The data associated with each test were manipulated using standard spreadsheet software and used to calculate the hardness, H, using the following equation:
where Fmax is the peak load and Ap is the projected area of the indentation remaining on unloading. This area can be calculated geometrically from the plastic indentation depth. This is slightly less than the total penetration depth measured under load because of elastic deformation of the sample. The plastic indentation depth is calculated from a graph of the unloading-force-versus-total-penetration-depth. The initial slope of this unloading data depends on the initial elastic recovery of the sample. The plastic indentation depth is estimated from an intercept between the zero force axis and a straight line drawn at a tangent to the initial part of the unloading slope.
Similar hardness measurements were also done using a desktop Instron Universal Testing Machine (Model 5566) fitted with a 10 N load cell, and the data analysis performed in the same way.
iii) Deposition and whiteness of deposit
Another test of the properties of a composition is the amount of the composition which is delivered onto a surface when the composition is drawn across that surface (representing the application of a stick product to human skin). To carry out this test of deposition, a sample of the composition with standardised shape and size is fitted to apparatus which draws the sample across a test surface under standardised conditions. The amount transferred to the surface is determined as an increase in the weight of the substrate to which it is applied. If desired the colour, opacity or clarity of the deposit may subsequently be determined.
A specific procedure for such tests used apparatus to apply a deposit from a stick onto a substrate under standardised conditions and then measures the mean level of white deposits using image analysis.
The substrates used were
a: 12Χ28 cm strip of grey abrasive paper (3M P800 WetorDry Carborundum paper)
b: 12Χ28 cm strip of black Worsted wool fabric.
The substrates were weighed before use. The sticks were previously unused and with domed top surface unaltered.
The apparatus comprised a flat base to which a flat substrate was attached by a clip at each end. A pillar having a mounting to receive a standard size stick barrel was mounted on an arm that was moveable horizontally across the substrate by means of a pneumatic piston.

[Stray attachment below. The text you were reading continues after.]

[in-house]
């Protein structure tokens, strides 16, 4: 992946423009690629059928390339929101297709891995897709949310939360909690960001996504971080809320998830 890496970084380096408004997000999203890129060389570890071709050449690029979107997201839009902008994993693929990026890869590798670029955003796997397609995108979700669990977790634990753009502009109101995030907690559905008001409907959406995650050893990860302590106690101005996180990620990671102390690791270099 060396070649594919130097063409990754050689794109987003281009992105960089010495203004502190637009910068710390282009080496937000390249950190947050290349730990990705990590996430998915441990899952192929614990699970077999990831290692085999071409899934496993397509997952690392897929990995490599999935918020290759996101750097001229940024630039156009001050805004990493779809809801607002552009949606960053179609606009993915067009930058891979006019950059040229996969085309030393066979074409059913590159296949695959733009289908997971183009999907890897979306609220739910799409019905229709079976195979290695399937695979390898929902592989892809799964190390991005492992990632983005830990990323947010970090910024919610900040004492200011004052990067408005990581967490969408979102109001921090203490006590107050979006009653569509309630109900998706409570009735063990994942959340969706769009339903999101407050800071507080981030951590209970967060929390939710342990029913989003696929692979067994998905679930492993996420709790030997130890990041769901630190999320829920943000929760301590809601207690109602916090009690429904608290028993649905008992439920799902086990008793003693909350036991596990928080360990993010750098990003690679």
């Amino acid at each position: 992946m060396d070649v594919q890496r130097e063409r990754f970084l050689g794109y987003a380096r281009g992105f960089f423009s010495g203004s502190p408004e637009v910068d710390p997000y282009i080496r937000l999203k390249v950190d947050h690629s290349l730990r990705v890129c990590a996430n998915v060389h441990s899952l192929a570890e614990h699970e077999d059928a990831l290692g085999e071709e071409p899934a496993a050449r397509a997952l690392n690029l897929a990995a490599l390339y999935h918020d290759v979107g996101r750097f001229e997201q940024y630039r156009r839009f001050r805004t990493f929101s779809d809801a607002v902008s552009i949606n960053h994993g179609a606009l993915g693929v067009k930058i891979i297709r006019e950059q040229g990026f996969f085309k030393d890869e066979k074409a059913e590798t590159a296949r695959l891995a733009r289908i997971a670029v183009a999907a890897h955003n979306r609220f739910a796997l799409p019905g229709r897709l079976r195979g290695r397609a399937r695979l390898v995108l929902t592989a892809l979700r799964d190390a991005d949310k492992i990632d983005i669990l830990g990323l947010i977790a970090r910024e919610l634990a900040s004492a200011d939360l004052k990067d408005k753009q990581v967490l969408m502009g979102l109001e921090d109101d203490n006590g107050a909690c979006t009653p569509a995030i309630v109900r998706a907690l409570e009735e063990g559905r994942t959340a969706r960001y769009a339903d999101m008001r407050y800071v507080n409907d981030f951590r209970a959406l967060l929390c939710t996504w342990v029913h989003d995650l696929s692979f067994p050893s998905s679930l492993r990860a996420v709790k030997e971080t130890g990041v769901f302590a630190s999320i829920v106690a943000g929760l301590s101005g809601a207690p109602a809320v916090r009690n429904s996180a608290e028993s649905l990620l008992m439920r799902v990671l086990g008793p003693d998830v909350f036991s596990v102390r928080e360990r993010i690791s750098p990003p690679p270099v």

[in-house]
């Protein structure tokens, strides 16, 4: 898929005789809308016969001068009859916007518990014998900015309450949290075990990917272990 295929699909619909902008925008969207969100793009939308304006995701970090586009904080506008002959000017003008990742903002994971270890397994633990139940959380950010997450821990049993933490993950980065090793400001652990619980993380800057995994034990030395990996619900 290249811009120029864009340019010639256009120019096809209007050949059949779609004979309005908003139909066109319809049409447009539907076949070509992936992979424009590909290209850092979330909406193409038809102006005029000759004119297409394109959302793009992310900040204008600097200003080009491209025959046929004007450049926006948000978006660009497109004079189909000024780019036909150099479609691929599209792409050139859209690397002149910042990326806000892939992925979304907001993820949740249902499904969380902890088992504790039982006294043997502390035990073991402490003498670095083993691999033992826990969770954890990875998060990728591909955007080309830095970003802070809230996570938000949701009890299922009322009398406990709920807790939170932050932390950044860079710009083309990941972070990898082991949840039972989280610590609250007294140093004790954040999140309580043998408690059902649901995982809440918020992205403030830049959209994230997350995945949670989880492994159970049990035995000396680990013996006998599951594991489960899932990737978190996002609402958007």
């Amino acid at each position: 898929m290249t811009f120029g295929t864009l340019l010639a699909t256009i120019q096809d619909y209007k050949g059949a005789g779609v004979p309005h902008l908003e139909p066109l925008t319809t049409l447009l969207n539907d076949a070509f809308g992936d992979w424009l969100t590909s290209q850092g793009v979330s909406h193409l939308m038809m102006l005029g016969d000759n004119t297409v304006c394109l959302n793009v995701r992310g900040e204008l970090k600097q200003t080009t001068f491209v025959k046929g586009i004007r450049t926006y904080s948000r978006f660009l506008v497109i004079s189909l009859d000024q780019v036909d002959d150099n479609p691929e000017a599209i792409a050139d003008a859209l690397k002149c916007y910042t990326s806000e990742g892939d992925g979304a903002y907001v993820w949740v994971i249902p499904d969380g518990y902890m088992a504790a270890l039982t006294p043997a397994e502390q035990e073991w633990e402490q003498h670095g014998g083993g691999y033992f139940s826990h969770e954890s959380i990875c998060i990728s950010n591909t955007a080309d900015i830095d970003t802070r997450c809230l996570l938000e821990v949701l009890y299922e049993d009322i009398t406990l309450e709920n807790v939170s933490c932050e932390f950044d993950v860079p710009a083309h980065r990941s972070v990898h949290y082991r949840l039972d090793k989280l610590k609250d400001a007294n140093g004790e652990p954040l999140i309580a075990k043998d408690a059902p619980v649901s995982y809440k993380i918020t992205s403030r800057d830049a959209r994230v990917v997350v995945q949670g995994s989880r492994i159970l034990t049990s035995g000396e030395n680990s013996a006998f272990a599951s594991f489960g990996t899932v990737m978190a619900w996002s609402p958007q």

Each stick was kept at ambient laboratory temperature overnight before the measurement was made. The stick was advanced to project a measured amount from the barrel. The barrel was then placed in the apparatus and a spring was positioned to biassed the stick against the substrate with a standardised force. The apparatus was operated to pass the stick laterally across the substrate eight times. The substrate was carefully removed from the rig and reweighed.
Whiteness of Deposit
The deposits from the previous test were assessed for their whiteness after an interval of 24 hours approximately.
This was done using a Sony XC77 monochrome video camera with a Cosmicar 16 mm focal length lens positioned vertically above a black table illuminated from a high angle using fluorescent tubes to remove shadowing. The apparatus was initially calibrated using a reference grey card, after the fluorescent tubes had been turned on for long enough to give a steady light output. A cloth or Carborundum paper with a deposit thereon from the previous test was placed on the table and the camera was used to capture an image. An area of the image of the deposit was selected and analysed using a Kontron IBAS image analyser. This notionally divided the image into a large array of pixels and measured the grey level of each pixel on a scale of 0 (black) to 255 (white). The average of the grey intensity was calculated. This was a measure of the whiteness of the deposit, with higher numbers indicating a whiter deposit. It was assumed that low numbers show a clear deposit allowing the substrate colour to be seen. It has been found desirable to carry out deposition of a standard stick composition in the manner specified above, and determine the whiteness of the deposit, as a control.
iv) Light transmission
The translucency of a composition may be measured by placing a sample of standardised thickness in the light path of a spectrophotometer and measuring transmittance, as a percentage of light transmitted in the absence of the gel.
We have carried out this test using a dual-beam spectrophotometer. The sample of composition was poured hot into a 4.5 ml cuvette made of polymethylmethacrylate (PMMA) and allowed to cool to an ambient temperature of 20-25° C. Such a cuvette gives a 1 cm thickness of composition. Measurement was carried out at 580 nm, with an identical but empty cuvette in the reference beam of the spectrophotometer, after the sample in the cuvette had been held for 24 hours. We have observed that a composition which gives a transmittance of as little as 1% in this test is perceived by eye as translucent. If a stick is made from a composition with 3% transmittance, it is possible to see cavities made by boring beneath the surface of the sample. By contrast, a conventional stick structure with stearyl alcohol is so opaque that it is impossible to see beneath its surface. A transmittance measured at any temperature in the range from 20-25° C. is usually adequately accurate, but measurement is made at 22° C. if more precision is required. In a number of preferred examples we have achieved a transmittance of 20% or above.